How it's made:


Innocent’s supply chain is not as sustainable as it could be. The majority of their ingredients are imported from abroad. Where possible, ferry and rail are used, but in some cases, trucks are used which contribute to food miles and increased greenhouse gas emissions. Information regarding their overall manufacturing process is rather vague. I could not find information on where their factories are located and the source of the other ingredients in this smoothie. If Innocent were more transparent about their overall manufacturing process they would have had a higher rating. I also came across many news articles that state that Innocent plans to open a carbon-neutral factory in Rotterdam, Netherlands, this coming year (2021). The factory is said to be carbon-neutral, therefore making the production site sustainable. Since 25% of Innocent’s produce is imported to Rotterdam’s Port, locating in this area is ideal as it will reduce their food mileage. 

Who makes it:


Innocent published their very first sustainability report in 2019, where they share past progress and future goals. Their report claims that in 2019, 75% of the ingredients used in their smoothie are responsibly sourced. Their aim is to increase this figure to 100% by 2023. Whilst they are not doing enough at the moment, the fact that they have given themselves a short time period to achieve this goal suggests they are committed to source responsibly. In terms of social responsibilities, Innocent donated £1.5 million to local charities across Europe in 2019 and has funded over 80 projects to help the world’s hungry through the Innocent Foundation. For example, £13,000 on a project in Brazil to tackle deforestation. However, knowing that Innocent’s revenue in 2018 alone was over £350 million, this is less than 1% of their profits. The outcome of the project has also not been mentioned.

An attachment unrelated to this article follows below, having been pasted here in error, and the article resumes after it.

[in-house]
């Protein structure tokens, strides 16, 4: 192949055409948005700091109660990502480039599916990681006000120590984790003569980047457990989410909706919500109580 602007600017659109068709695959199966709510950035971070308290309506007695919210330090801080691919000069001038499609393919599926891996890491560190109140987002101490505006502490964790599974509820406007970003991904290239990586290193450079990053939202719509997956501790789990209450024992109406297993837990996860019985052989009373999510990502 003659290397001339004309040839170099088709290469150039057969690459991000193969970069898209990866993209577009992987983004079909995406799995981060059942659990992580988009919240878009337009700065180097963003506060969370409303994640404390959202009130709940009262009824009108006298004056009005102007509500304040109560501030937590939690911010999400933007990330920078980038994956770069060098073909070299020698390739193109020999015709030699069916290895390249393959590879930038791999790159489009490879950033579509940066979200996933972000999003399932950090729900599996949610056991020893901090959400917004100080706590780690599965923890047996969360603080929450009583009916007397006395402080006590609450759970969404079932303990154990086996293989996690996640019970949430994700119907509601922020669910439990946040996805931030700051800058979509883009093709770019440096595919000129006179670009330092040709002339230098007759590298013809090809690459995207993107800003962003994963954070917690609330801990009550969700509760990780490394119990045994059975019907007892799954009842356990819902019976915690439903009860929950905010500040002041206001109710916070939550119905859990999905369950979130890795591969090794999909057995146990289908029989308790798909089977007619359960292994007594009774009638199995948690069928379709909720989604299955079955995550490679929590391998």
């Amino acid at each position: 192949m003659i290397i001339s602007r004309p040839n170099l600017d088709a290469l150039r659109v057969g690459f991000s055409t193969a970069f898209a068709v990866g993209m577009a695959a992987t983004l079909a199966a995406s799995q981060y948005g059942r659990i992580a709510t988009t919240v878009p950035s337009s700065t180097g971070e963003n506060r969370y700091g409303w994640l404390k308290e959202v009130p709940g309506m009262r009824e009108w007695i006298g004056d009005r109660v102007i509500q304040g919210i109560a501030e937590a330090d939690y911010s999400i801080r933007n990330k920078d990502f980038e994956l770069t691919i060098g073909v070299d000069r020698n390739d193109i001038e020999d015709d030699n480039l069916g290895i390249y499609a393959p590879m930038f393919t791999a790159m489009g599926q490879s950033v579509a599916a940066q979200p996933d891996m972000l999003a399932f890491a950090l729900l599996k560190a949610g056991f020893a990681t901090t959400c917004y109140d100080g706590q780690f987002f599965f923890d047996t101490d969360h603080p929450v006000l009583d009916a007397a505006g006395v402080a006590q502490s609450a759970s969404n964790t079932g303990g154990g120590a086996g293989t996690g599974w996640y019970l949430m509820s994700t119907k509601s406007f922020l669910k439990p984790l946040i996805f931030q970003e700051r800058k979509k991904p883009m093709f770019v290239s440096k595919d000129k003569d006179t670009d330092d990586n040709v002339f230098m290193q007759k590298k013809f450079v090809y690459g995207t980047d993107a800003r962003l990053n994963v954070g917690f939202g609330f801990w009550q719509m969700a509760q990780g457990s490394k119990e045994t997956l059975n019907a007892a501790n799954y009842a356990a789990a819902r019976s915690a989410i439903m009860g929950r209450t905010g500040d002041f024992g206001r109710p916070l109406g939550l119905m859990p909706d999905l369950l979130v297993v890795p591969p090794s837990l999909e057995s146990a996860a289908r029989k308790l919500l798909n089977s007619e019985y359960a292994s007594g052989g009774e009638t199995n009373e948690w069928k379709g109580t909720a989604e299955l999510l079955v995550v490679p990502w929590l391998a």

Whilst they have not set entirely meaningful and realistic goals, they have quantified their past achievements, in order to measure their progress. This is a step forward to achieve a successful sustainable future. In an interview with Lombard Odier, Innocent revealed how they plan to achieve many of the goals they have put forward in their Sustainability Report. For example, they are currently reducing emissions across their business chain through their new carbon-neutral office (“Fruit Towers HQ”, in London). They are also exploring low-carbon farming options, using lightweight materials in packaging, and encouraging their bottling partners to use renewable energy. It is clear that Innocent still has progress to be made, however, the honesty and transparency of their Sustainability Team have shown that they are aware of where changes need to be made.